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How can we better include people with disability in the workplace? Five questions to ask yourself 

Published 16 February 2022 in Uncategorized • 4 min read

The best way to foster inclusion is by addressing the ableist bias in your own behavior

One of the biases that is deeply ingrained in society is that of ableism – the assumption that people with disabilities are somehow inferior to the non-disabled. Ableism encompasses individual stereotypes and practices as well as systemic policies and barriers. While these individual and societal assumptions, like most biases, are often caused by lack of awareness, they can result in ableist language and actions that may be hurtful, offensive, or exclusionary to disabled people. One of the ways we can foster inclusion is by being attentive to how ableist beliefs and language influence society and perpetuate norms that view disability as “less than”.

Disability typically refers to a condition – mental, physical, and/or developmental – that makes it more difficult for someone to interact with the world around them or to undertake certain activities. While disability has a binary ring to it – being able or disabled – it is complex depending on the form and severity of impairment, when and how the disability appeared, e.g. from birth or later, from an accident, and whether it is visible or invisible.

In addition to disability, many people today are living with diminishing ability, which may occur through chronic ill health or ageing. According to the World Health Organization (WHO), by 2030 one in every six people in the world will be aged 60 or over, and by 2050 the number of people aged 80 and over will triple. This implies that the number of people caring for elderly relatives and dealing with the consequences of diminishing physical and mental ability is only going to increase, which underscores the importance of checking ableist beliefs and language.

Globally, 15% of the population are living with a disability, according to the World Bank. To address society’s strongly ingrained ableist bias and contribute to a more inclusive, accessible, and sustainable world, below are five questions that can encourage greater sensitivity to people with visible or invisible disabilities. These questions emerged from reflections on a conversation convened by IMD’s Chief Equity, Inclusion and Diversity Officer, Josefine van Zanten, in support of people with disabilities, with input from Patricia Humbert, IMD’s Talent Acquisition and Development Specialist. Following an accident, Humbert was suddenly confronted with a disability and, as a wheelchair user, she is faced with navigating the premises and the gaze of others every day.

“Do you adjust your posture to meet others at eye level? Being 'overlooked' is a common complaint of wheelchair users”
- Heather Cairns-Lee

Five questions to consider when fostering inclusion:

1. What are your assumptions about disability? Do you underestimate people because of their disability? People with disability or ill health may not see their situation in the same way as you, so check your assumptions.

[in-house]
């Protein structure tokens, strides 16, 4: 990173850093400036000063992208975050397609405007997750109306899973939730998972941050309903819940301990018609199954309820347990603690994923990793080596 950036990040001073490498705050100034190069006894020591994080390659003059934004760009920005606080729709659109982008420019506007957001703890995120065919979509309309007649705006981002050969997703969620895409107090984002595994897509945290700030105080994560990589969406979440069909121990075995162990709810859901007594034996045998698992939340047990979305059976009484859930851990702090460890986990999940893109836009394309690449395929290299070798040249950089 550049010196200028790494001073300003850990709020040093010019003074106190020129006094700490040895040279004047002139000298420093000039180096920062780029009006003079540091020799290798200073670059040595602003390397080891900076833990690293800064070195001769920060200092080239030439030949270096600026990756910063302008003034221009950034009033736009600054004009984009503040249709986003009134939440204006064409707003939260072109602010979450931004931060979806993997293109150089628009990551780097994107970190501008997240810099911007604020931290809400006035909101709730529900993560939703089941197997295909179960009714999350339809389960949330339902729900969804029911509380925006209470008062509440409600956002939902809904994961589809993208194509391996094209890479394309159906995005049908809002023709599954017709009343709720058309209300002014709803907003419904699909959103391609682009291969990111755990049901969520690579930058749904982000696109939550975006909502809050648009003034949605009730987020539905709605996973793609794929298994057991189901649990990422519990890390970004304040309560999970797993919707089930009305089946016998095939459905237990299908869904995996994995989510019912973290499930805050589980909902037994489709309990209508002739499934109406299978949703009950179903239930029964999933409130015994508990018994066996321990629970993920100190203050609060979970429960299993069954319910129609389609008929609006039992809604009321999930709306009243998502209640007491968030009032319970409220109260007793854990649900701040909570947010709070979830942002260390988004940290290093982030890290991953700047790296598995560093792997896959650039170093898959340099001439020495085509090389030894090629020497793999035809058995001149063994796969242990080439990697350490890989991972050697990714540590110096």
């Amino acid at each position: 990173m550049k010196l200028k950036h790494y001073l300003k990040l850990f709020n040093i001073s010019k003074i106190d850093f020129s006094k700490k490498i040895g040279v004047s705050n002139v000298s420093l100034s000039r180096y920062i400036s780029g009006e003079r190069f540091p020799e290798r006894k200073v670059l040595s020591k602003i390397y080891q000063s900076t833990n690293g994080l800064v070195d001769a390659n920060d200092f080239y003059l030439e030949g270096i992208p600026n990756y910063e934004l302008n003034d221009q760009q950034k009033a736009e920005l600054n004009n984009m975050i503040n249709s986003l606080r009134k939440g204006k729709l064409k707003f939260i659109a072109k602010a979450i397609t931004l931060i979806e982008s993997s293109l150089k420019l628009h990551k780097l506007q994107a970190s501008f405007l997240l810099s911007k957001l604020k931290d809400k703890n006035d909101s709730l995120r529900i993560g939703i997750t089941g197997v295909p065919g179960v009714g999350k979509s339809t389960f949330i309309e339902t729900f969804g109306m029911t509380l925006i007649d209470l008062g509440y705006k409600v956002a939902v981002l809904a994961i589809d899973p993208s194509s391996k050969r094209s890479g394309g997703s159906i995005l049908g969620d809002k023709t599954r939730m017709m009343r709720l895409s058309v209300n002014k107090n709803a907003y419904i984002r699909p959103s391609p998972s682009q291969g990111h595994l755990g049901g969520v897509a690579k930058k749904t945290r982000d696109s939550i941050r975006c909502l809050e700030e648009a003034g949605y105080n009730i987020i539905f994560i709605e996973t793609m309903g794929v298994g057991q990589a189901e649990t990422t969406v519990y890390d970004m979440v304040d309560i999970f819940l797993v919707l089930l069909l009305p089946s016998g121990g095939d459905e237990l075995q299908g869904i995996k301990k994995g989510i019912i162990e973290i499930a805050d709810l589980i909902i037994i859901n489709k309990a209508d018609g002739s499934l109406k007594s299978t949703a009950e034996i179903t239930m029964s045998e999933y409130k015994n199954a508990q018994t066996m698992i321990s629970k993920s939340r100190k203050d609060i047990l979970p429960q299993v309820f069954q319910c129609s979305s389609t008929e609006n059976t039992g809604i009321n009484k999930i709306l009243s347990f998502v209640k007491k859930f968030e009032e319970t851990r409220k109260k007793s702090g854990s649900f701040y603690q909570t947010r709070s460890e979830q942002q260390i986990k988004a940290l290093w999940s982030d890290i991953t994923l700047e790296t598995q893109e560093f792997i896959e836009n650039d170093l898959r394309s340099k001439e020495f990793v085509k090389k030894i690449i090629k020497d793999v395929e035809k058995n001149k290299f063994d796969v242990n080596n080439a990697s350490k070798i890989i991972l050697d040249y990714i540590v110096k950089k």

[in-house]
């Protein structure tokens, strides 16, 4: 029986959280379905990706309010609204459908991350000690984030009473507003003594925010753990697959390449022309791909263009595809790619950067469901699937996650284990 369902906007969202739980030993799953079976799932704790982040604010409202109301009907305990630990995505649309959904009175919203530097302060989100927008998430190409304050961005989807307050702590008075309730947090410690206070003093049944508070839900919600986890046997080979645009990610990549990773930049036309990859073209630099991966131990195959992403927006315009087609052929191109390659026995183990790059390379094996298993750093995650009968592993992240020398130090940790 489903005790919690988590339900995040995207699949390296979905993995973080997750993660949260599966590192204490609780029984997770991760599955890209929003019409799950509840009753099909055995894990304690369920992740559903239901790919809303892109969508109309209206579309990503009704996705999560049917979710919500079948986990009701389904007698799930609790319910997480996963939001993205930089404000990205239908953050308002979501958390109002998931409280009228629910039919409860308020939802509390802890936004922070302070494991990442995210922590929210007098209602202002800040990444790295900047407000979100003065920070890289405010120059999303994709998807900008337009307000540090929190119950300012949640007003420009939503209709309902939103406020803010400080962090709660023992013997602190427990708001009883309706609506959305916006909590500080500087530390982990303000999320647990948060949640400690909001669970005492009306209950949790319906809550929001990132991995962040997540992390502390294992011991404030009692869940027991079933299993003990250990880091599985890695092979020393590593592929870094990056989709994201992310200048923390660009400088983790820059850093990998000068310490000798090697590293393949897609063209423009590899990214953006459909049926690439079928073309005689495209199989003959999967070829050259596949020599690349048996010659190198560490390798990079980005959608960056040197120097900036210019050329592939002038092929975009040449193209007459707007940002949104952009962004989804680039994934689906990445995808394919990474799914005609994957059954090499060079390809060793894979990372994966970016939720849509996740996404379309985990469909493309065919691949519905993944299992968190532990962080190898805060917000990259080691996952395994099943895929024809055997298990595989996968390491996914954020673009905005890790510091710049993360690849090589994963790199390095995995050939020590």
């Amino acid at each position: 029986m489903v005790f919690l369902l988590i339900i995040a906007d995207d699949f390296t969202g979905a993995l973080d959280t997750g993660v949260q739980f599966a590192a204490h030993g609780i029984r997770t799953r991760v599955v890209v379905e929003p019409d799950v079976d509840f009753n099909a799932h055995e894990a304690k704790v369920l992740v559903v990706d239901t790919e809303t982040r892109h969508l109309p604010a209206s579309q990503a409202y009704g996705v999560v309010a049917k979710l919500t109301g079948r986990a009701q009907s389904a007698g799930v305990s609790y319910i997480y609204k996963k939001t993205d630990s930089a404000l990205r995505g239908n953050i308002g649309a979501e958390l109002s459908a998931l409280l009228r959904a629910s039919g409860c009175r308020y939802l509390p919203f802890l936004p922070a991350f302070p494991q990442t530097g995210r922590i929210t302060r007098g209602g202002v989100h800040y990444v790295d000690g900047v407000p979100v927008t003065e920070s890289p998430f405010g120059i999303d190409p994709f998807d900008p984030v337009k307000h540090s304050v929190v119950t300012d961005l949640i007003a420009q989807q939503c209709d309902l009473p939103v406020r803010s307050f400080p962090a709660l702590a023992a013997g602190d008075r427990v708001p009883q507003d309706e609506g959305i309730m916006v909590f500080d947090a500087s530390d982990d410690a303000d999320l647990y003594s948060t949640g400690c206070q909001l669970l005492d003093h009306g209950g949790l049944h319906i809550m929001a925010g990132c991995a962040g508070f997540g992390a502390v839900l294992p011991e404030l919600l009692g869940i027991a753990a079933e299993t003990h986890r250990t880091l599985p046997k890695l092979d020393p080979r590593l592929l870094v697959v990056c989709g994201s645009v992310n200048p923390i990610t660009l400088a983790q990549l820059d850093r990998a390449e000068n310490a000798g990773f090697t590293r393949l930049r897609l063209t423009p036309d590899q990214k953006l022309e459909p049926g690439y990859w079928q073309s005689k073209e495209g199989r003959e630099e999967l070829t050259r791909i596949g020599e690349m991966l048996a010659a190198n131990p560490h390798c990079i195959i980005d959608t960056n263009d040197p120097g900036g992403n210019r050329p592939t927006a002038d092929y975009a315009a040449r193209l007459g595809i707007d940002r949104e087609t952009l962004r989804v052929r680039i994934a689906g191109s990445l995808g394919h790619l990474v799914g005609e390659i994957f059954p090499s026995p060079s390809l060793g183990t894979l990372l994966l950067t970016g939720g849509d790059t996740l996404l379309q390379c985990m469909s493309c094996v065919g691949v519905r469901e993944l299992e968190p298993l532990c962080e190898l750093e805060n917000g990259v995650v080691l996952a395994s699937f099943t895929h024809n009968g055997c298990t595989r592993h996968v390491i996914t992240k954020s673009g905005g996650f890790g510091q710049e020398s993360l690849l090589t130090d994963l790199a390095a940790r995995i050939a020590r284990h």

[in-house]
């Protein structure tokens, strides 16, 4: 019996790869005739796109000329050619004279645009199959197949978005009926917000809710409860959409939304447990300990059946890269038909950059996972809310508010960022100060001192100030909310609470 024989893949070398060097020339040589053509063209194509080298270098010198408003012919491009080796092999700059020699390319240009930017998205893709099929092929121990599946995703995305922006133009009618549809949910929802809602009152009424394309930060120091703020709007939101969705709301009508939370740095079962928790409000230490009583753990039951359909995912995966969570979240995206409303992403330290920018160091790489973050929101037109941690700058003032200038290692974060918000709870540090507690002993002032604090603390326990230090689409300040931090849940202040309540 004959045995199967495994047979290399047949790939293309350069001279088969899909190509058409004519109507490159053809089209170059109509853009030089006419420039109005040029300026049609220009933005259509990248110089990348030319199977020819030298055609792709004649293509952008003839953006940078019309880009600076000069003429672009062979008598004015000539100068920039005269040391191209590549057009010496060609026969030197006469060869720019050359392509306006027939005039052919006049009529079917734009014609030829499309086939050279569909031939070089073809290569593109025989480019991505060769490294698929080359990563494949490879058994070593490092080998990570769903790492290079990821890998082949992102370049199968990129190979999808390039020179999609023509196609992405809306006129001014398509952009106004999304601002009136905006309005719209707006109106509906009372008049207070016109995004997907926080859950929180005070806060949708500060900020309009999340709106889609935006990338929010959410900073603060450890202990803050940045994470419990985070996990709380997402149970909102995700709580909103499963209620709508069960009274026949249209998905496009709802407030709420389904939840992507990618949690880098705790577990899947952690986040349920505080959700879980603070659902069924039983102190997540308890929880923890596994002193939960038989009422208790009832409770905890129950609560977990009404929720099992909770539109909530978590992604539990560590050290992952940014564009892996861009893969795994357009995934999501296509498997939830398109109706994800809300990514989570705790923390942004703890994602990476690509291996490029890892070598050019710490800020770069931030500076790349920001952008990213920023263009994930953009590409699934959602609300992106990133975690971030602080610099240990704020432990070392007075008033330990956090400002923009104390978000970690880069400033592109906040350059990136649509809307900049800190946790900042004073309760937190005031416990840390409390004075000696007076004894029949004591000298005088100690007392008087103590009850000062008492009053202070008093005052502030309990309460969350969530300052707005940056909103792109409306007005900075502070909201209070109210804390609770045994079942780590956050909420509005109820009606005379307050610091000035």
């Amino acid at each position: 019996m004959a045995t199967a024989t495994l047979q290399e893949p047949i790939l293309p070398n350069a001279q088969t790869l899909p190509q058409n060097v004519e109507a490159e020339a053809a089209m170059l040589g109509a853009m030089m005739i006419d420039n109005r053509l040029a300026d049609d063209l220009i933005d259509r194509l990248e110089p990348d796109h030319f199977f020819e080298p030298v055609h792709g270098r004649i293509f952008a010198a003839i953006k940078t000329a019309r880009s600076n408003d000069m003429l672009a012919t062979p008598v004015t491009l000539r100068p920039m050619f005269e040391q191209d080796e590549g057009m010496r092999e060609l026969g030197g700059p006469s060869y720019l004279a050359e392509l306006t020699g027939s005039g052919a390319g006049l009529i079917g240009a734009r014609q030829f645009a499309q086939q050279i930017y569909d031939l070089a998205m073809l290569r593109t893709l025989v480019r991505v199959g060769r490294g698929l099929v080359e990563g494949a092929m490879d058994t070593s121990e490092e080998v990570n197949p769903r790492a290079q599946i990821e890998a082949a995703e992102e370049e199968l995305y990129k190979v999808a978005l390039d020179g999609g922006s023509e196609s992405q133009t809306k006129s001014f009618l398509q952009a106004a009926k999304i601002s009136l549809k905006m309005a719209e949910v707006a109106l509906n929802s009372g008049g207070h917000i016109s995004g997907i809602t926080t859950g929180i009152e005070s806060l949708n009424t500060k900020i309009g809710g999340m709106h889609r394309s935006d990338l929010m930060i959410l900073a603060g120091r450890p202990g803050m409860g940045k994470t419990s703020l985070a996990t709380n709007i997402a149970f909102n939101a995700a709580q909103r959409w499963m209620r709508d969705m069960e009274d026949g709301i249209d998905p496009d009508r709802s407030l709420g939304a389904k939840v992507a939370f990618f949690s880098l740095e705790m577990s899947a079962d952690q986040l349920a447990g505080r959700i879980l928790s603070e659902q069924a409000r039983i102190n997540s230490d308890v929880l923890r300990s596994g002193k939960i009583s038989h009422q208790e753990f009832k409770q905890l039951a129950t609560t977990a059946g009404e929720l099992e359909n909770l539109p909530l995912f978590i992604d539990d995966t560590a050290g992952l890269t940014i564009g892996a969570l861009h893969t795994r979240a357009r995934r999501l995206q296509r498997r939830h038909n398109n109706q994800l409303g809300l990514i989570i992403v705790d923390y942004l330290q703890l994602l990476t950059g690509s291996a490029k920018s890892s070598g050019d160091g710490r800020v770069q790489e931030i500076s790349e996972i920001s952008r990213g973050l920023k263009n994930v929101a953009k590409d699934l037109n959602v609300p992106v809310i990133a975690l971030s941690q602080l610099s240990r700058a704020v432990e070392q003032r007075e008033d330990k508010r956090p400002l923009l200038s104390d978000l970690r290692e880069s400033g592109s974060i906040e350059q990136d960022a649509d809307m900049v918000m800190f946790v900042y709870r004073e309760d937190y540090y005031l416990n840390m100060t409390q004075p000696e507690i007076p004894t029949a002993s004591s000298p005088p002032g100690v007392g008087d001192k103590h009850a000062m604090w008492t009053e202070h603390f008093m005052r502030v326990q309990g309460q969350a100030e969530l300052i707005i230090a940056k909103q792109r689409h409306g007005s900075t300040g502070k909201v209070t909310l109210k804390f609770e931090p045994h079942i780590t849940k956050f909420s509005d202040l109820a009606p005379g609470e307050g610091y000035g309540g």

2. How do you address people with a disability? Do you speak to those who are disabled or in ill health directly, or do you speak to their colleagues or caregivers? For people in wheelchairs or those who are unable to move easily due to ill health, do you adjust your posture to meet them at eye level? Being “overlooked” is a common complaint of wheelchair users and negative attitudes towards disability are a barrier to greater inclusion (WHO) and an indicator of the ableist bias.

3.What kinds of micro-aggressions litter your communication? Micro-aggressions are everyday expressions that communicate a slight or put down. These expressions, however unintentional, indicate ableist stereotypes: “That’s so lame”, “You’re crazy”, “It’s like the blind leading the blind”, “Well, that fell on deaf ears”. And that is just in English.

4. Are you listening? Disability or chronic ill health can trigger feelings of pity, embarrassment, or helplessness, making it challenging for people to listen and respond without trying to fix the person or the situation. So, if you ask those with disabilities or suffering from chronic conditions how they are, please listen. Silent is an anagram of listen, and your full attention and sincere listening may be the most precious of gifts.

5. Do you advocate for equal access? The physical and social environment we live in is based on able-bodied/minded norms. These norms are often invisible to those without disabilities, yet they create additional and unnecessary barriers for disabled people. Considering how to make employment, education, premises, products, and services more accessible contributes to a more inclusive society.



Heather Cairns-Lee

Affiliate Professor of Leadership and Communication

Heather Cairns-Lee is Affiliate Professor of Leadership and Communication at IMD. She is a member of IMD’s Equity, Inclusion and Diversity Council and an experienced executive coach. She works to develop reflective and responsible leaders and caring inclusive cultures in organizations and society.




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